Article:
Age-related macular degeneration (AMD) – AMD is a group of conditions that include deterioration of the macula, resulting in loss of sharp central vision. Two general types: “dry,” which is more common, and “wet,” in which abnormal new blood vessels grow under the retina and leak fluid and blood (neovascularization), further disturbing macular function. This is the most common cause of decreased vision after age 60.

 

 

Amsler grid  -The Amsler grid  is a test card (black lines on white background or white lines on black background) used for detecting central visual field distortions or defects, such as in macular degeneration.   In the test, the person looks with each eye separately at the small dot in the center of the grid. Patients with macular disease may see wavy lines or some lines may be missing.  Changes should prompt a call to your doctor.

 

Angle, anterior chamber – This is the junction of the front surface of the iris and back surface of the cornea, where fluid filters out of the eye.

 

 

Anterior chamber – Fluid-filled space inside the eye between the iris and the innermost corneal surface (endothelium).

 

 

Astigmatism – condition caused the prescription of the eye not being the same in all directions.   Light rays entering the eye are bent unequally, which prevents formation of a sharp image focus on the retina. Slight uncorrected astigmatism may not cause symptoms, but a large amount may result in significant blurring and headache.   The blur from astigmatism will make both near and distance vision blurry without glasses or contacts to correct it.

 

Blepharitis – Inflammation of the eyelids, usually with redness, swelling, and itching.  This is a chronic condition that is managed, not cured.

 

Cataract – clouding of the lens in the eye leading to a decrease in vision. It can affect one or both eyes. Often it develops slowly. Symptoms may include faded colors, blurry vision, halos around light, trouble with bright lights, and trouble seeing at night.  May be congenital or caused by trauma, disease, or age.

 

 

Conjunctivitis – Commonly known as “pink eye.” This inflammation of the conjunctiva is characterized by discharge, grittiness, redness and swelling. Usually viral in origin, but may be bacterial or allergic; may be contagious.

 

 

Diabetic Retinopathy – Changes to the blood vessels in the retina, the back lining of the eye.  Early changes generally only require observation.  Glucose control, as well as managing high blood pressure and cholesterol and not smoking, can help slow development of this disease.  Advanced changes may require laser or surgery.  Blindness can result.   Timely exams and treatment are vital.

 

Dysfunctional Lens Syndrome – For patients over 45 years old, the eye lens is no longer able to refocus to see close up or is unable to clearly transmit light causing bothersome glare.

 

Dry eye syndrome – dryness of the surface of the eye itself due to not enough tear production or too much evaporation.  Although dry eye syndrome can occur in both men and women at any age, women are most often affected.  Dry eye syndrome can cause foreign body sensation, burning eyes, blurry vision, and erosion on the surface of the eye.

 

 

Farsightedness / Hyperopia – commonly known as farsightedness,  is a defect of vision caused by an imperfection in the eye (often when the eyeball is too short or the lens cannot become round enough), causing the eye to not have enough power to see in the distance.  Both distance and near vision may be blurry with hyperopia but near is worse than distance.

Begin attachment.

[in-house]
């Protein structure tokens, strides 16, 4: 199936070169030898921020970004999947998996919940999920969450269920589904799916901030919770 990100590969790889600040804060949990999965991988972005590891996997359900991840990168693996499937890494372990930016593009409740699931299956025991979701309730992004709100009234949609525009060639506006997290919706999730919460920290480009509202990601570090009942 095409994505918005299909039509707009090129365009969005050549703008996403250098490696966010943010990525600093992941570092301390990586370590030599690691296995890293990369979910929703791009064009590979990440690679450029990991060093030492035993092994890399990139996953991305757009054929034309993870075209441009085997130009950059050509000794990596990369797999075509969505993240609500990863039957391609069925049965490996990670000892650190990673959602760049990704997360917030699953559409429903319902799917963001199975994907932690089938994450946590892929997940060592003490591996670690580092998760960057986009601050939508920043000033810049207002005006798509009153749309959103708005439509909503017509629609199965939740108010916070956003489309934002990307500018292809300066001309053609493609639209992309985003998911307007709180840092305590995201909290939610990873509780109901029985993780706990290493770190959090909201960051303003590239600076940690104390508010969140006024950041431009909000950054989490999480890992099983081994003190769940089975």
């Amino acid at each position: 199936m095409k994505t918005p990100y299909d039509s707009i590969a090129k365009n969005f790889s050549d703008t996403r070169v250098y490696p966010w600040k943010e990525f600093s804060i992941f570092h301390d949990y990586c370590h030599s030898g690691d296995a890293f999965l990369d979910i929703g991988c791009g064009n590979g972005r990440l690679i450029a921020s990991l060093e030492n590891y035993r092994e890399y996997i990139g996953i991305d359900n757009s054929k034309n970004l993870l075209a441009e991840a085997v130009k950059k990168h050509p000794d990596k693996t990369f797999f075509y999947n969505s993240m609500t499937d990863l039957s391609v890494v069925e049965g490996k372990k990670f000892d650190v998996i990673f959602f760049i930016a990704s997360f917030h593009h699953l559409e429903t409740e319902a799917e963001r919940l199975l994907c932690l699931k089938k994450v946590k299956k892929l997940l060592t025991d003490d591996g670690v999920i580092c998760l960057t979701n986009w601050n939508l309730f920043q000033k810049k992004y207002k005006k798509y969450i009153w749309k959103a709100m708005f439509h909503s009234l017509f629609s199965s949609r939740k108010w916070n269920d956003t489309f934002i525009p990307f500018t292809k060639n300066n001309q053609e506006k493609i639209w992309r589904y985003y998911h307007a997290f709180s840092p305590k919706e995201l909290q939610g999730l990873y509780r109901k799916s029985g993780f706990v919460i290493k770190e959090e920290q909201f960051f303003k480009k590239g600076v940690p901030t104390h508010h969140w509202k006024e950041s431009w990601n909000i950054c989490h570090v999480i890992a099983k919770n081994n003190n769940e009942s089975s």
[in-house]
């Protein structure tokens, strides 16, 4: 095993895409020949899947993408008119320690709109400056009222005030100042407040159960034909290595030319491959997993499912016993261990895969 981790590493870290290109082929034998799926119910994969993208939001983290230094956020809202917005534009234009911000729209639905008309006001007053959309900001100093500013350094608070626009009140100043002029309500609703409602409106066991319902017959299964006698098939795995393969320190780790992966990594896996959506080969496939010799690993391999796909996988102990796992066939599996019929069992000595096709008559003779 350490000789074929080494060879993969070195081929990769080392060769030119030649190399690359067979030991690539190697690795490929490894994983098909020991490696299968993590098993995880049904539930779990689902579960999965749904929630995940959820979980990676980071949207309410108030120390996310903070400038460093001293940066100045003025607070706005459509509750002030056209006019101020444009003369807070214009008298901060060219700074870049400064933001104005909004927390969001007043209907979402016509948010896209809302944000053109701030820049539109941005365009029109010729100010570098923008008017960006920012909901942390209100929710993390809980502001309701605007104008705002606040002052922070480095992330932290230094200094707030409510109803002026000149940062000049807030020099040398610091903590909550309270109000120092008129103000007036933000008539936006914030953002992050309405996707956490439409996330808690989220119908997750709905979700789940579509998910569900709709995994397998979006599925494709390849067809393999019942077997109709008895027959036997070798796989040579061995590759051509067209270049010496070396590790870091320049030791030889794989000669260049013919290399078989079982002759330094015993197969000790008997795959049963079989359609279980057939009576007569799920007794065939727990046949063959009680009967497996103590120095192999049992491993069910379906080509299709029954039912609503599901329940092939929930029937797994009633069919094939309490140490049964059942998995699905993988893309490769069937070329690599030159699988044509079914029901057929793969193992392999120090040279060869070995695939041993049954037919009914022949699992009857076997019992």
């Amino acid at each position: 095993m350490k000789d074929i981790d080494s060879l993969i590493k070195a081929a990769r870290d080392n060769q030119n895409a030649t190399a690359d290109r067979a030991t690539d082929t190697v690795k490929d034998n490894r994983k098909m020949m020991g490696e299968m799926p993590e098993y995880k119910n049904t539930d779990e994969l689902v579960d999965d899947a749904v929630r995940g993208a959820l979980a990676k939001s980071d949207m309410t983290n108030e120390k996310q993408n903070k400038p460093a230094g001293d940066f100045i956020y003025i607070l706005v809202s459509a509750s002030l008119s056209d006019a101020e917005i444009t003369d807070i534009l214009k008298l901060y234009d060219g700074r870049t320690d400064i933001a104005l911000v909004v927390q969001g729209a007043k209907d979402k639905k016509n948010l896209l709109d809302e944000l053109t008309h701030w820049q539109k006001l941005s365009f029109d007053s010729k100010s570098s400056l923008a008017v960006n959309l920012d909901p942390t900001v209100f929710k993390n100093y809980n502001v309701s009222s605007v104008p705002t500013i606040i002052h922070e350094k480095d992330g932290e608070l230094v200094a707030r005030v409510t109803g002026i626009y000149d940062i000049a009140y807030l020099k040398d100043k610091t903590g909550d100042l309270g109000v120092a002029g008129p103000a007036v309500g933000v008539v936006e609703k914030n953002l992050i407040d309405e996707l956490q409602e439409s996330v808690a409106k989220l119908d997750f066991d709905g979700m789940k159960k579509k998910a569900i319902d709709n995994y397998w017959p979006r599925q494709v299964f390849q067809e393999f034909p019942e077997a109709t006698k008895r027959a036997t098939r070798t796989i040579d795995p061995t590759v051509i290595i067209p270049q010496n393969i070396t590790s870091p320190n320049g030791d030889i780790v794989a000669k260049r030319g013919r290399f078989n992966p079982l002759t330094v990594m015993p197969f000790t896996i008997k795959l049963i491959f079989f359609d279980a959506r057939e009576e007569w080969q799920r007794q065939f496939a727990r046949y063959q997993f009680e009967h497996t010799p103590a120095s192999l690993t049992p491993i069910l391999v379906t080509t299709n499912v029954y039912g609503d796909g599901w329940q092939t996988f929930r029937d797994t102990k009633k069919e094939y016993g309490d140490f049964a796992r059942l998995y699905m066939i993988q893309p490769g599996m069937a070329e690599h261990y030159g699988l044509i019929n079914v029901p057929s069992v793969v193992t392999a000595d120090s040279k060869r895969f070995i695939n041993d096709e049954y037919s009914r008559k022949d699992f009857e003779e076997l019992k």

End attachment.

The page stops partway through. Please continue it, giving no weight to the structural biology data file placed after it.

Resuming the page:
Glaucoma – a group of diseases characterized by increased intraocular pressure resulting in damage to the optic nerve and retinal nerve fibers.  Glaucoma is a common cause of preventable vision loss.   The disorders can be roughly divided into two main categories: “open-angle” and “closed-angle” (or “angle closure”).  Open angle glaucoma is most frequently treated with medicated eye drops, but laser may also be used.  Treatment is life-long.  Narrow -angle, or angle closure, glaucoma is treated with a laser.  This is generally the only treatment required.  A person may have both types of glaucoma.

 

 

LASIK – shorthand name for Laser in SItu Keratomileusis.   A surgical procedure with the goal of reducing  the need for glasses or contact lenses.  In this procedure the cornea is reshaped to change its optical power. A disc of cornea is raised as a flap, and with the second step, a laser is used to reshape the cornea underneath the flap. Used for correcting myopia, hyperopia, and astigmatism.

 

Macula – Small central area of the retina this gives central vision.

 

Nearsightedness / Myopia – Myopia is a condition is  also known as near-sightedness, is a condition of the eye where the light that comes in does not directly focus on the retina but in front of it, causing the image that one sees when looking at a distant object to be out of focus. It does not affect focus when looking at a close object.

 

 

Presbyopia – condition associated with aging in which the eye exhibits a progressively diminished ability to focus on near objects.  Presbyopia is caused by a loss of elasticity of the lens. Usually becomes significant after age 45.

 

 

Secondary cataract / PCO – Posterior capsule opacification (PCO) ,also referred to as ‘secondary cataract,’ develops  behind the lens implant a few months to a few years after an uneventful cataract surgery.  This generally causes hazy vision that may be similar to symptoms of the original cataract.  A laser can be used to remove this opacity and improve vision.